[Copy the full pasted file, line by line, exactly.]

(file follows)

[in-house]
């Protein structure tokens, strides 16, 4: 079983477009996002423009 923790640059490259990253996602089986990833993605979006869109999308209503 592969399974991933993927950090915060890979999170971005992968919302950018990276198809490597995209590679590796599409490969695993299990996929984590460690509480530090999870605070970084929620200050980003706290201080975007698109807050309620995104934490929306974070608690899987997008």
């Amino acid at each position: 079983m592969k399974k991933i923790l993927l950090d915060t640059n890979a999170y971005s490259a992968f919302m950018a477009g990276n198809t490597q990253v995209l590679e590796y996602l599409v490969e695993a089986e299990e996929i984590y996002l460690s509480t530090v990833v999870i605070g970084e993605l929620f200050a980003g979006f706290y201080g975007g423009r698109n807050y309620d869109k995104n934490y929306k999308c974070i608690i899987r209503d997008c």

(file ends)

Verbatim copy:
[in-house]
């Protein structure tokens, strides 16, 4: 079983477009996002423009 923790640059490259990253996602089986990833993605979006869109999308209503 592969399974991933993927950090915060890979999170971005992968919302950018990276198809490597995209590679590796599409490969695993299990996929984590460690509480530090999870605070970084929620200050980003706290201080975007698109807050309620995104934490929306974070608690899987997008």
């Amino acid at each position: 079983m592969k399974k991933i923790l993927l950090d915060t640059n890979a999170y971005s490259a992968f919302m950018a477009g990276n198809t490597q990253v995209l590679e590796y996602l599409v490969e695993a089986e299990e996929i984590y996002l460690s509480t530090v990833v999870i605070g970084e993605l929620f200050a980003g979006f706290y201080g975007g423009r698109n807050y309620d869109k995104n934490y929306k999308c974070i608690i899987r209503d997008c």